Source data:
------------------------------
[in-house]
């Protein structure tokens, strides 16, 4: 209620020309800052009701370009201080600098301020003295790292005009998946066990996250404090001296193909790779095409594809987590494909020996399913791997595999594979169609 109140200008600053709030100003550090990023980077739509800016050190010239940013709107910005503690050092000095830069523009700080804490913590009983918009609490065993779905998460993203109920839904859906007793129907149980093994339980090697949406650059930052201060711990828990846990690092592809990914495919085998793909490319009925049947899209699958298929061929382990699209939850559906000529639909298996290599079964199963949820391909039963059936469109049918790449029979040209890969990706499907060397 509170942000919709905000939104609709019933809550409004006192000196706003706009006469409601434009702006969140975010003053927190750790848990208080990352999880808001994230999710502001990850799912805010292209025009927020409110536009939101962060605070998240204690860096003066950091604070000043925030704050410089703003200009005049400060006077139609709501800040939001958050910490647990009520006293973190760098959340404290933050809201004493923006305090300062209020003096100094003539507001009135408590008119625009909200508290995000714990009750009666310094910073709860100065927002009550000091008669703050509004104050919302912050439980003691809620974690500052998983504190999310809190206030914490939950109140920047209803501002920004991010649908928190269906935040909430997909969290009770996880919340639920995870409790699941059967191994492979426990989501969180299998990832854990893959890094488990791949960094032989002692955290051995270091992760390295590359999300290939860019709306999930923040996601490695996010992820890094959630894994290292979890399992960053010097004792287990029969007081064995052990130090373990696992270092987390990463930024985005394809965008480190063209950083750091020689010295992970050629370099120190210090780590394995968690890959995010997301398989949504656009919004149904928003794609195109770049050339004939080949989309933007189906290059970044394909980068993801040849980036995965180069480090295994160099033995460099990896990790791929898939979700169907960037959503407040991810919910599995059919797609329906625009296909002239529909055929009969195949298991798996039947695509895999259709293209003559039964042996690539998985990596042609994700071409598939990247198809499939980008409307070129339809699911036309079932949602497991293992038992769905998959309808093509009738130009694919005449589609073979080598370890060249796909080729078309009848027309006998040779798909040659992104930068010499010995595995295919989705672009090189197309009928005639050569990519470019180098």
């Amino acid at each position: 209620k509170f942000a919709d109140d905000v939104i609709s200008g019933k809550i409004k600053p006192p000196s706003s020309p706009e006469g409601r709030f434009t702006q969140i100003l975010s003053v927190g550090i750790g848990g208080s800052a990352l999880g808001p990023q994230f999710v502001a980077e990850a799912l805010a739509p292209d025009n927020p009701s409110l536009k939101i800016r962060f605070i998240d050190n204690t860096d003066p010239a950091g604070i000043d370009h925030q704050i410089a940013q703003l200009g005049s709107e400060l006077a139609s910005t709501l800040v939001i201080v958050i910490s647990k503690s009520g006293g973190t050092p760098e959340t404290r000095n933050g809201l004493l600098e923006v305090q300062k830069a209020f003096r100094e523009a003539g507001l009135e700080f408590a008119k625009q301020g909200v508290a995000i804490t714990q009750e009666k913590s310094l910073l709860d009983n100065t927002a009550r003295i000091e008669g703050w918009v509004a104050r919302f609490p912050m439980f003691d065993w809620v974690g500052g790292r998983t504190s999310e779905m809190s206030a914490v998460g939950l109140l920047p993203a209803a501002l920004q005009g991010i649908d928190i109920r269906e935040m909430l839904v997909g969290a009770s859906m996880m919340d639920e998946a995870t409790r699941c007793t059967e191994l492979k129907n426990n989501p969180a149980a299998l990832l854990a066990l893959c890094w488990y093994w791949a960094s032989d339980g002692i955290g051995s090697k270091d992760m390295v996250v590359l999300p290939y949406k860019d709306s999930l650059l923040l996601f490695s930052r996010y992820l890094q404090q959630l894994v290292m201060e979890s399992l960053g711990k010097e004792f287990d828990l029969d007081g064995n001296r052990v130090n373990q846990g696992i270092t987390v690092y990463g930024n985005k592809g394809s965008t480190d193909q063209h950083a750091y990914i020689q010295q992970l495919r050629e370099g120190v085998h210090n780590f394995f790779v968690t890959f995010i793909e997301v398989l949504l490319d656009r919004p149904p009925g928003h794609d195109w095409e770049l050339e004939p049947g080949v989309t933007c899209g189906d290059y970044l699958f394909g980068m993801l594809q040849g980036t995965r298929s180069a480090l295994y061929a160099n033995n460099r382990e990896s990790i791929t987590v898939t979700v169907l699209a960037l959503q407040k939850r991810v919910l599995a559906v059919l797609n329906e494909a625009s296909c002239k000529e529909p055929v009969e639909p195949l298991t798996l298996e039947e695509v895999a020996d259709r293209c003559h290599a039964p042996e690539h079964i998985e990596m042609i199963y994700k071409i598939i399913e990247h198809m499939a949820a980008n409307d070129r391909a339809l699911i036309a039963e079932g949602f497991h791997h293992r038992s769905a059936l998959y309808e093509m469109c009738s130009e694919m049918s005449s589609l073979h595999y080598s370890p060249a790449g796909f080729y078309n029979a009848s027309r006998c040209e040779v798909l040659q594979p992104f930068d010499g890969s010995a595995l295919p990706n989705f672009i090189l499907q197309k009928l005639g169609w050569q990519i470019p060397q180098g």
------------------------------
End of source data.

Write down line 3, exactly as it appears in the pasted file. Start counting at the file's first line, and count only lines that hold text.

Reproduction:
């Amino acid at each position: 209620k509170f942000a919709d109140d905000v939104i609709s200008g019933k809550i409004k600053p006192p000196s706003s020309p706009e006469g409601r709030f434009t702006q969140i100003l975010s003053v927190g550090i750790g848990g208080s800052a990352l999880g808001p990023q994230f999710v502001a980077e990850a799912l805010a739509p292209d025009n927020p009701s409110l536009k939101i800016r962060f605070i998240d050190n204690t860096d003066p010239a950091g604070i000043d370009h925030q704050i410089a940013q703003l200009g005049s709107e400060l006077a139609s910005t709501l800040v939001i201080v958050i910490s647990k503690s009520g006293g973190t050092p760098e959340t404290r000095n933050g809201l004493l600098e923006v305090q300062k830069a209020f003096r100094e523009a003539g507001l009135e700080f408590a008119k625009q301020g909200v508290a995000i804490t714990q009750e009666k913590s310094l910073l709860d009983n100065t927002a009550r003295i000091e008669g703050w918009v509004a104050r919302f609490p912050m439980f003691d065993w809620v974690g500052g790292r998983t504190s999310e779905m809190s206030a914490v998460g939950l109140l920047p993203a209803a501002l920004q005009g991010i649908d928190i109920r269906e935040m909430l839904v997909g969290a009770s859906m996880m919340d639920e998946a995870t409790r699941c007793t059967e191994l492979k129907n426990n989501p969180a149980a299998l990832l854990a066990l893959c890094w488990y093994w791949a960094s032989d339980g002692i955290g051995s090697k270091d992760m390295v996250v590359l999300p290939y949406k860019d709306s999930l650059l923040l996601f490695s930052r996010y992820l890094q404090q959630l894994v290292m201060e979890s399992l960053g711990k010097e004792f287990d828990l029969d007081g064995n001296r052990v130090n373990q846990g696992i270092t987390v690092y990463g930024n985005k592809g394809s965008t480190d193909q063209h950083a750091y990914i020689q010295q992970l495919r050629e370099g120190v085998h210090n780590f394995f790779v968690t890959f995010i793909e997301v398989l949504l490319d656009r919004p149904p009925g928003h794609d195109w095409e770049l050339e004939p049947g080949v989309t933007c899209g189906d290059y970044l699958f394909g980068m993801l594809q040849g980036t995965r298929s180069a480090l295994y061929a160099n033995n460099r382990e990896s990790i791929t987590v898939t979700v169907l699209a960037l959503q407040k939850r991810v919910l599995a559906v059919l797609n329906e494909a625009s296909c002239k000529e529909p055929v009969e639909p195949l298991t798996l298996e039947e695509v895999a020996d259709r293209c003559h290599a039964p042996e690539h079964i998985e990596m042609i199963y994700k071409i598939i399913e990247h198809m499939a949820a980008n409307d070129r391909a339809l699911i036309a039963e079932g949602f497991h791997h293992r038992s769905a059936l998959y309808e093509m469109c009738s130009e694919m049918s005449s589609l073979h595999y080598s370890p060249a790449g796909f080729y078309n029979a009848s027309r006998c040209e040779v798909l040659q594979p992104f930068d010499g890969s010995a595995l295919p990706n989705f672009i090189l499907q197309k009928l005639g169609w050569q990519i470019p060397q180098g």